DMICs - from embryo to secondment
12 November 2013

This is the first in a three-part history of data management integration centres in 2012 and 2013 by John Wilshaw, DMIC service lead. It is a rollercoaster ride. Sit back and enjoy.

From embryo to secondment

I was appointed DMIC Service Lead in February this year after having spent the previous 12 months grappling with the emerging data management integration centres concept from an office in Oxfordshire. DMICs are the nine brand new data warehouses that were to replace the data processing part of the 150-odd PCT data warehouses, the systems that managed secondary uses service (SUS) data. They were branded ‘sub-nationals’, children of the one ‘national’ system data repository organisation, the NHSIC. The NHSIC would pass national data to sub-nationals; sub-nationals would collect local data flows and reconcile with SUS and pass them back to the national system, thus greatly enhancing the Department of Health (DoH) view of the cost of care across the NHS. This supports the Power of Information, which itself underpinned the commissioning intelligence model of clinical commissioning.

The DMIC Technical Group, consisting of techies from all nine DMICs, met, shook hands and started collaborating on an ‘at-scale’ commissioning data warehouse architecture. We submitted a data interaction standard to the ISB (standards board). We started work on a pseudonymisation standard, a data validation standard, implementing best practice from across the country. Each DMIC worked altruistically for the good of the NHS.

Then the full impact of the 2012 Health and Social Care Act became apparent. Remember, the Act had been delayed by a year as David Cameron ‘paused’ the new legislation. The passage through Parliament may have been paused, but the milestones had not. The Act had restated the new Health and Social Care Information Centre (a merger of NHSIC and Connecting for Health) as the only organisation in the country that could load and link patient identifiable data (PID) without the patient’s consent. Sub-nationals (DMICs) needed to load and link local data flows containing PID to create integrated care pathway datasets from national and local data flows. Without a legal basis for access to PID, DMICs could not do the job they were created to do.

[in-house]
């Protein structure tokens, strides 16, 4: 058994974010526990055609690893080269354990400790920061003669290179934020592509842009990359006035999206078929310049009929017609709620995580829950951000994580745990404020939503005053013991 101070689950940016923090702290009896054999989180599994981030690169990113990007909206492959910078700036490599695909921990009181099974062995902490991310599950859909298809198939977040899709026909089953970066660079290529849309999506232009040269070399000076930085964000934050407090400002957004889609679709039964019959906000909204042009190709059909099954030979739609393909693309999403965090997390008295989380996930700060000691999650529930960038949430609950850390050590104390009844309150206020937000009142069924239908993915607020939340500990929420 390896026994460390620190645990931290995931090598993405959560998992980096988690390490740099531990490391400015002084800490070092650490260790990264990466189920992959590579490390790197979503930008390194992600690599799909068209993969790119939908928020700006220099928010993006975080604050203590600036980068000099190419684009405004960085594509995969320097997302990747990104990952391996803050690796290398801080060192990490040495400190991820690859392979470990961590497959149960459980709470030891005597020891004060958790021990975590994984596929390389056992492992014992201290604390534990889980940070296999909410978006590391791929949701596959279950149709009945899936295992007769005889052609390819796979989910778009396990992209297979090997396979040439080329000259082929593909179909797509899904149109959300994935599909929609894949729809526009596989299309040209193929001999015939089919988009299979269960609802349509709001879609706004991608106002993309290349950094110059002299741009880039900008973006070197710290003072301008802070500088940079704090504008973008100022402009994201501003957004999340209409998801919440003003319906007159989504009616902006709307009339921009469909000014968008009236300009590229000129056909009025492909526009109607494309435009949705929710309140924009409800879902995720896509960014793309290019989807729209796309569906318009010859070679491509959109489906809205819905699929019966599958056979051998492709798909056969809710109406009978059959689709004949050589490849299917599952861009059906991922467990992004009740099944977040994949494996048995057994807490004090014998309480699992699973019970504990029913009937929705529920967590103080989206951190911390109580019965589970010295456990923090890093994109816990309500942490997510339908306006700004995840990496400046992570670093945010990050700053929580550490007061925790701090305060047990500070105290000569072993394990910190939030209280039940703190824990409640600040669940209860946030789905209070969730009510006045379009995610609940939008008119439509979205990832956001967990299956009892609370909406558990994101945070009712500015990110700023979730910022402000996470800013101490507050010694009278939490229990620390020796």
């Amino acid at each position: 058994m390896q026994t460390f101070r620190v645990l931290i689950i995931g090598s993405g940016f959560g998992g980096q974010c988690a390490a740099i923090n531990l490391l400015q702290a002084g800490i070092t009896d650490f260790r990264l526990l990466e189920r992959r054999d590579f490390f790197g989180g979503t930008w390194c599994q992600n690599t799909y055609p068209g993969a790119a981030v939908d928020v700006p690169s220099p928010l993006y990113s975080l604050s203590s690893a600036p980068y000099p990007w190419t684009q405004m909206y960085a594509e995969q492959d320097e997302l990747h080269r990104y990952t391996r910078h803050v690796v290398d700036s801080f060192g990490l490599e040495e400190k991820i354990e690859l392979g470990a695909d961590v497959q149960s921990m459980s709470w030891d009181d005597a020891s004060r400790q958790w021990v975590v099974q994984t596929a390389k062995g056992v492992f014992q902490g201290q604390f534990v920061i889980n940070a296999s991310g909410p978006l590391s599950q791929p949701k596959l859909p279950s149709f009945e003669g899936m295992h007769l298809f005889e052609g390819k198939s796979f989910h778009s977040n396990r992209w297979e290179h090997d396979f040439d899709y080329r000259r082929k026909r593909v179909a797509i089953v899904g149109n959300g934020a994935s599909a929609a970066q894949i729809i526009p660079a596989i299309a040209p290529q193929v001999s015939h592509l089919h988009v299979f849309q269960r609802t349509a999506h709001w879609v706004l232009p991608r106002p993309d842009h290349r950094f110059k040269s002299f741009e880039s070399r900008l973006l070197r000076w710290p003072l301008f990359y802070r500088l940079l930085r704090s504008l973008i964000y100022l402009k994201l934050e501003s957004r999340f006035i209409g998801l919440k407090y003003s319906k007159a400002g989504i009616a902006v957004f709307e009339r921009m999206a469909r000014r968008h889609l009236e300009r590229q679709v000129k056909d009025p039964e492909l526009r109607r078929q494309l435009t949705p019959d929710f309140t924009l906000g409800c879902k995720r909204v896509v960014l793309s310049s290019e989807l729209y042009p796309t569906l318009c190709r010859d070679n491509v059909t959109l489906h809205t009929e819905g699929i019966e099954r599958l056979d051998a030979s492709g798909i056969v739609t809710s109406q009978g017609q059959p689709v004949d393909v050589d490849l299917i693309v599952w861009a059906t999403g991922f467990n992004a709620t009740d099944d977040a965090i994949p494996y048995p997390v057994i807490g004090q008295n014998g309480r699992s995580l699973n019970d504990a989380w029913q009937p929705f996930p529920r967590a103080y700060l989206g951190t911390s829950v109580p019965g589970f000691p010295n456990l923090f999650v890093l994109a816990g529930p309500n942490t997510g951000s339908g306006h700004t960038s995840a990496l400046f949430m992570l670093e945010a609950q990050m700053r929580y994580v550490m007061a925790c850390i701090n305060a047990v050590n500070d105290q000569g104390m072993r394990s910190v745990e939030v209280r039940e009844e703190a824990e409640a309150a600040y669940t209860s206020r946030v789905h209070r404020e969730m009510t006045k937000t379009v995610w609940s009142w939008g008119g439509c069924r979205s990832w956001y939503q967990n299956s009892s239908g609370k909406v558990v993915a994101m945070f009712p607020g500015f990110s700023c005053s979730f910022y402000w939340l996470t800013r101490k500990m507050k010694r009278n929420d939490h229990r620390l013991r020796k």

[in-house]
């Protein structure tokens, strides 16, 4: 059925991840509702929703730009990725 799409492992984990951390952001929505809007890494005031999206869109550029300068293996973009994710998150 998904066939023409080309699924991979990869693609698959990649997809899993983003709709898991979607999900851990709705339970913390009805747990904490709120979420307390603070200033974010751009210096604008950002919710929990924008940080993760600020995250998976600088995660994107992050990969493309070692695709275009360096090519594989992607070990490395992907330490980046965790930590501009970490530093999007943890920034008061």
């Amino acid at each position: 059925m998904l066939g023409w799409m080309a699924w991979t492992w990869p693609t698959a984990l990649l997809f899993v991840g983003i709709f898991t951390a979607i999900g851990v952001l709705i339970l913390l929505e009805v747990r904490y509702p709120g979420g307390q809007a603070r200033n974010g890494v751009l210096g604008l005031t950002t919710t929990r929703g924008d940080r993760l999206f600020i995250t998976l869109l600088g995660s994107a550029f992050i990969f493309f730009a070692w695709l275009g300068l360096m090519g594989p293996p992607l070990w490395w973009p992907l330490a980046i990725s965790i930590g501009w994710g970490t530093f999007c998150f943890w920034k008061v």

At exactly this time, NHS Commissioning Board staff were re-applying for their jobs. Media and DoH attention was on various crises in hospitals. Change was everywhere. Work continued on closing down PCTs and authorising CCGs and nursing CSUs through their checkpoints. The DMIC technical group collaboration work ceased as we discussed ways of operating on a legal basis. Everybody knew someone who was giving evidence to Dame Fiona Caldicott’s review of the way patient data was managed in the NHS, worrying about the outcome.

Christmas came and went. Finally, a joint recommendation of the HSCIC and NHS England, both brand new organisations, proposed about six options to overcome the problem. The first three options involved a tweak to the organisations with associated regulatory change. All possible options were considered, even unlikely ones like number four, which was to second DMIC staff and functions into the HSCIC, thus providing the necessary legal basis.

Senior NHS England executives chose option number four and the necessary authorisation came out on 4 February, the day I moved to Yorkshire as DMIC service lead.  The HSCIC had to incorporate, with no extra funding, nine sets of infrastructure, systems and staff. There were HR implications. There were IG implications. The HSCIC has policies, procedures and protocols inherited from the NHSIC, but now they needed to be extended for about 200 extra seconded staff. The DMIC technical group continued to discuss how to make it work.

Against this backdrop, the PCT transition work was reaching a crescendo. Everybody was working hard and making extraordinary efforts to make the system work. What would happen on 1 April? The next instalment will take us from March to June 2013 and will be entitled “Phoenixes and section 251s”. 

West and South Yorkshire and Bassetlaw Commissioning Support Unit

West Yorkshire office:
Douglas Mill
Bowling Old Lane
West Yorkshire

Tel: 0845 1115000

South Yorkshire and Bassetlaw office:
722 Prince of Wales Road
South Yorkshire
S9 4EU

Tel: 0114 3051000

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